“We analyzed whether more computerized hospitals had lower costs of care or administration, or better quality,” the authors wrote.
The results: “Hospitals on the ‘Most Wired’ list performed no better than others on quality, costs, or administrative costs.”
Himmelstein’s study is the second this week that disputes the benefits of EMR.
Does this surprise anyone? Disappointing, of course. Right now EMRs exist as siloed, tethered pockets of data and are being utilized primarily as an expensive, poorly designed, digital cousin of the paper record kept by most physicians.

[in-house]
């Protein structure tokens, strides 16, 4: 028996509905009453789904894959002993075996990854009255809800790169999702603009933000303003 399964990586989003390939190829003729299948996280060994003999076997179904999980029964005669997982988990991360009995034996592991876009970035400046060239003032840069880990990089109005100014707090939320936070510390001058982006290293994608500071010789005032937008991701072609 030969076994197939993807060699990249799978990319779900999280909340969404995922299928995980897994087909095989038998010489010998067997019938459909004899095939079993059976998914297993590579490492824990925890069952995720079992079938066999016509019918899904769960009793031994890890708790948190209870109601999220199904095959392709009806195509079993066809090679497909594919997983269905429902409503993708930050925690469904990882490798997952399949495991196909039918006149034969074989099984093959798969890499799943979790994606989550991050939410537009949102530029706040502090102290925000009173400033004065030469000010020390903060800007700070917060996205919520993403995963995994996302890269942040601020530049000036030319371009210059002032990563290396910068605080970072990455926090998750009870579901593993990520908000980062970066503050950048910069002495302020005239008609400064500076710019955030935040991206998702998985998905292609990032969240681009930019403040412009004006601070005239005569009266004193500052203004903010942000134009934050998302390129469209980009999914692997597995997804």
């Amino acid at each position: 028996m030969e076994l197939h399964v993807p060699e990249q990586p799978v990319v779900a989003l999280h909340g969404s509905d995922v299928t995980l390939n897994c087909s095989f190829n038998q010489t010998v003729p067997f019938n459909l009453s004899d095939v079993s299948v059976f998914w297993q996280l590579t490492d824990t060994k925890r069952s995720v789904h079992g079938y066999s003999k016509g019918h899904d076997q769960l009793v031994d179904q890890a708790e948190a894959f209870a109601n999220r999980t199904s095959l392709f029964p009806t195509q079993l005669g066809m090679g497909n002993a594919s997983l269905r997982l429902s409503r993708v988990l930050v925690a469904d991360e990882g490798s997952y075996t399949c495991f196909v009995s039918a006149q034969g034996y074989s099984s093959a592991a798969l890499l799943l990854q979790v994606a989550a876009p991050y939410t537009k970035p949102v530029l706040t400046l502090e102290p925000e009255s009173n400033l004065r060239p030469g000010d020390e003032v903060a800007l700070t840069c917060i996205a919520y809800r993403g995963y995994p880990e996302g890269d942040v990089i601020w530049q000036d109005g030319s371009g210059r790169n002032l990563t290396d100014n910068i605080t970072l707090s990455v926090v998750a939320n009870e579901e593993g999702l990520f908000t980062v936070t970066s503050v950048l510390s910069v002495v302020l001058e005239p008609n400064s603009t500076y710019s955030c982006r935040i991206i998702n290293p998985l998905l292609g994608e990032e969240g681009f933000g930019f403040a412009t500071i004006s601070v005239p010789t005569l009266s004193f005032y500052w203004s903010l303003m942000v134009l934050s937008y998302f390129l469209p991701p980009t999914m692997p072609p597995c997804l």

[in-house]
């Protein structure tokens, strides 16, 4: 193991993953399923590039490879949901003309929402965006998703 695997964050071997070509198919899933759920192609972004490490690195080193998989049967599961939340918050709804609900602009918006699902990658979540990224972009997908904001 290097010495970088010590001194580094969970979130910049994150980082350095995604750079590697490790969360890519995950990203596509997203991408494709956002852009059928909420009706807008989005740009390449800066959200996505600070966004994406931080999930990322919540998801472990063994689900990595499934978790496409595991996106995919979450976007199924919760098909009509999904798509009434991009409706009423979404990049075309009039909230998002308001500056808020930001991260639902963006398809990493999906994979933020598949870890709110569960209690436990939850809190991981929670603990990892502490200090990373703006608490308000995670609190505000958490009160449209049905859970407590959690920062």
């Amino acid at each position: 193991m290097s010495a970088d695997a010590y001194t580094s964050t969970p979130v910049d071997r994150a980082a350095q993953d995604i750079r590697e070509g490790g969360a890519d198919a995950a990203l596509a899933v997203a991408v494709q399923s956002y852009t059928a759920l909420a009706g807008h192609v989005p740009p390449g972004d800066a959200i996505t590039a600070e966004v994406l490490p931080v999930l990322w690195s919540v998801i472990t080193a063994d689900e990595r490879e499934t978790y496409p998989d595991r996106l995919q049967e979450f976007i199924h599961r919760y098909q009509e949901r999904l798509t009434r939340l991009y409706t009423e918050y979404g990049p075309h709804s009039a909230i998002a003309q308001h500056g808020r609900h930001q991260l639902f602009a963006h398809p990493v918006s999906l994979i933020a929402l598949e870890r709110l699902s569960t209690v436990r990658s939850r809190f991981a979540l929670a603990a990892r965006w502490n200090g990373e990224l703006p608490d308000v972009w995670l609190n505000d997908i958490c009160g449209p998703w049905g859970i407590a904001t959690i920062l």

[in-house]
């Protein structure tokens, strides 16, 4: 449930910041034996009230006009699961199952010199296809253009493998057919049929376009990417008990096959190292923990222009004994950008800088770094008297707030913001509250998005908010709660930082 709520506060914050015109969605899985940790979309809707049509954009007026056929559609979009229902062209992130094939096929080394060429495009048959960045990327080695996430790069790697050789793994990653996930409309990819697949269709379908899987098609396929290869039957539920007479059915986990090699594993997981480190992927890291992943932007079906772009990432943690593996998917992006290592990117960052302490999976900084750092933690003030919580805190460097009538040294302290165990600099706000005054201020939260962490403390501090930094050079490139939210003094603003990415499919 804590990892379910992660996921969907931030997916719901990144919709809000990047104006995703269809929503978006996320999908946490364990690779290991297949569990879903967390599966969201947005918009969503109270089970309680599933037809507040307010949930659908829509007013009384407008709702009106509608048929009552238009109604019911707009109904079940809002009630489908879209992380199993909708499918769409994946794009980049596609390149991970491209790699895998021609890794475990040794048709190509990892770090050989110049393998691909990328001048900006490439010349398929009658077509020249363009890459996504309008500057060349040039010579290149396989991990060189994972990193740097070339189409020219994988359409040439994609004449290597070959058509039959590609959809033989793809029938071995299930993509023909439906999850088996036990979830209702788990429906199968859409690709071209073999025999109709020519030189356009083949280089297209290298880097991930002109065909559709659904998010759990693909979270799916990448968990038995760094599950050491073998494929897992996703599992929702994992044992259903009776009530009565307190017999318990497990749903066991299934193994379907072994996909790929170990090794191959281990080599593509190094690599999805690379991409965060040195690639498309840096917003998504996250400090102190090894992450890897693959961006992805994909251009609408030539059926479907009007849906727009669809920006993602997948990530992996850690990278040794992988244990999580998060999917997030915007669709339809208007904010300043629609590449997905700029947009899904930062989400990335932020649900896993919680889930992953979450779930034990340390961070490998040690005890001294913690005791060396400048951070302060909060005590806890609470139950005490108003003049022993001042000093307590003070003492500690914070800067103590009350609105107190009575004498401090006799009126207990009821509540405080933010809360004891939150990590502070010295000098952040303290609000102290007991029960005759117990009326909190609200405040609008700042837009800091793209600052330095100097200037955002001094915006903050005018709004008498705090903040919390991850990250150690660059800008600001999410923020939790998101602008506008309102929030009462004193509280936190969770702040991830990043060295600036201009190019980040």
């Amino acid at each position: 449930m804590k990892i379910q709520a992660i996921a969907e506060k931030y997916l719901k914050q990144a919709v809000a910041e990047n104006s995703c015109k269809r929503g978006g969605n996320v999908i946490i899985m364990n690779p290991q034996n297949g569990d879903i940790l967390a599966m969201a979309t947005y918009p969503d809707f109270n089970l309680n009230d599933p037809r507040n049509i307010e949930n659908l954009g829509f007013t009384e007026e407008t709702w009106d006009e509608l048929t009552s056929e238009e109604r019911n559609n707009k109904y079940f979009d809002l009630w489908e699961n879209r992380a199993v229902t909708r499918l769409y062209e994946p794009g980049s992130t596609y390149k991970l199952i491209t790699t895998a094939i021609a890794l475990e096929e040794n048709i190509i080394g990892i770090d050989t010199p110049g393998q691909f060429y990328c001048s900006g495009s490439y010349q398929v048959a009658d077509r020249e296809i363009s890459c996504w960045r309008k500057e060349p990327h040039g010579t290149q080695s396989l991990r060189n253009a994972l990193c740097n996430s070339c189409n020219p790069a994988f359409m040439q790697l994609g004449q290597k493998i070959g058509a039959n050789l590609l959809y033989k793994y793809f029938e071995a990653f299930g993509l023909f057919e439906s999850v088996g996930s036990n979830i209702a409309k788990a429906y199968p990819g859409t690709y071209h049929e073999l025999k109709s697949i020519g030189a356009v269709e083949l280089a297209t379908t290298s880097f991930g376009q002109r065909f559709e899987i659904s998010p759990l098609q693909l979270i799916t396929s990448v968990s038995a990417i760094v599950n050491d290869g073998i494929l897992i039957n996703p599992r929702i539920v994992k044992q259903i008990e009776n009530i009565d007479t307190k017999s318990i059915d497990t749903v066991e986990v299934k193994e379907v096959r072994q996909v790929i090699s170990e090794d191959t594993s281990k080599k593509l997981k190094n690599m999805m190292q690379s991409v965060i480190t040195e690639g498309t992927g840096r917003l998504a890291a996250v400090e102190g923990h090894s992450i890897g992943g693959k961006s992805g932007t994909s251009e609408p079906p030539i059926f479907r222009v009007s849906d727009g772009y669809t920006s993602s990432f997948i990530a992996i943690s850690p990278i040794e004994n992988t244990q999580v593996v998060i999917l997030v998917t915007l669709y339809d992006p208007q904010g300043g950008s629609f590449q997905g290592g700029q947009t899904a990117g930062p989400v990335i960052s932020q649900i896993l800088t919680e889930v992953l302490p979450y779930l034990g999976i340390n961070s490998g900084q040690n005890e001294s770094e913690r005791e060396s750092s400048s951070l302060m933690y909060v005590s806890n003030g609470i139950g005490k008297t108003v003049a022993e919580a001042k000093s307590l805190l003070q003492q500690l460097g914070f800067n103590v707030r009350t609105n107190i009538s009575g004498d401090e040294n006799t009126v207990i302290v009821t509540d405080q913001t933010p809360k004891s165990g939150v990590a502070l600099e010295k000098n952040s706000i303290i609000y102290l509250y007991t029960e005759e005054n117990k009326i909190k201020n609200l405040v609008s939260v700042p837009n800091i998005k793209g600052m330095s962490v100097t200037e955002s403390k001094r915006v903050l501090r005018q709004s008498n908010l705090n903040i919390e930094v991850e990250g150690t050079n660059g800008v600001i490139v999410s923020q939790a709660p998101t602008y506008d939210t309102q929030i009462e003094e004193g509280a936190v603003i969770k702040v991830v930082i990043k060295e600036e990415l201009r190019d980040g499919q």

Cost, quality and improved care will follow when these systems are better designed, OPEN SOURCE, more affordable, inter-operable and connected on a nationwide level. Then the API developer community will see to it that the data can be scrubbed and analyzed in a manner that can benefit everyone.
Also, don’t forget that medical data must be web accessible to the patient and follow the patient no matter where they go in the United States to receive care.